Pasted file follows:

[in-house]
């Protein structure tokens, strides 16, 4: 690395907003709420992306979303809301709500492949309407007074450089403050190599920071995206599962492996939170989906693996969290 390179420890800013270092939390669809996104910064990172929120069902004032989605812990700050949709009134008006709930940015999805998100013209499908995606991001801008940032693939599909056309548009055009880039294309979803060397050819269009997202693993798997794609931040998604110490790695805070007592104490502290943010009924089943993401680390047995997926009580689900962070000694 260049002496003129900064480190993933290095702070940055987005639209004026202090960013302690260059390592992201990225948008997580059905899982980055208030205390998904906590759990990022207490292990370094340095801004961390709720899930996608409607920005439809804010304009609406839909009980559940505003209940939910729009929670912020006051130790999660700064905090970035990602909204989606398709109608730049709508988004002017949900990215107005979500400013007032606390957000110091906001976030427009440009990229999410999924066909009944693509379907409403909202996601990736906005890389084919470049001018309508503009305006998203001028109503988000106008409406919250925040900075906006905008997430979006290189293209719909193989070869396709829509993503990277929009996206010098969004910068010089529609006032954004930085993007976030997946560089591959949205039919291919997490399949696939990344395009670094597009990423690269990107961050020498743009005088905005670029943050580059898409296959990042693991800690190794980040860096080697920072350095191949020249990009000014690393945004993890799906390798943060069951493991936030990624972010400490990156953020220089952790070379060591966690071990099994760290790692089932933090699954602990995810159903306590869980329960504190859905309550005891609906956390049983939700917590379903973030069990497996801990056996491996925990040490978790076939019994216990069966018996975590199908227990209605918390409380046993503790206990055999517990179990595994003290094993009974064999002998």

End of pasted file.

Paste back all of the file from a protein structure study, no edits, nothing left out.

[in-house]
């Protein structure tokens, strides 16, 4: 690395907003709420992306979303809301709500492949309407007074450089403050190599920071995206599962492996939170989906693996969290 390179420890800013270092939390669809996104910064990172929120069902004032989605812990700050949709009134008006709930940015999805998100013209499908995606991001801008940032693939599909056309548009055009880039294309979803060397050819269009997202693993798997794609931040998604110490790695805070007592104490502290943010009924089943993401680390047995997926009580689900962070000694 260049002496003129900064480190993933290095702070940055987005639209004026202090960013302690260059390592992201990225948008997580059905899982980055208030205390998904906590759990990022207490292990370094340095801004961390709720899930996608409607920005439809804010304009609406839909009980559940505003209940939910729009929670912020006051130790999660700064905090970035990602909204989606398709109608730049709508988004002017949900990215107005979500400013007032606390957000110091906001976030427009440009990229999410999924066909009944693509379907409403909202996601990736906005890389084919470049001018309508503009305006998203001028109503988000106008409406919250925040900075906006905008997430979006290189293209719909193989070869396709829509993503990277929009996206010098969004910068010089529609006032954004930085993007976030997946560089591959949205039919291919997490399949696939990344395009670094597009990423690269990107961050020498743009005088905005670029943050580059898409296959990042693991800690190794980040860096080697920072350095191949020249990009000014690393945004993890799906390798943060069951493991936030990624972010400490990156953020220089952790070379060591966690071990099994760290790692089932933090699954602990995810159903306590869980329960504190859905309550005891609906956390049983939700917590379903973030069990497996801990056996491996925990040490978790076939019994216990069966018996975590199908227990209605918390409380046993503790206990055999517990179990595994003290094993009974064999002998």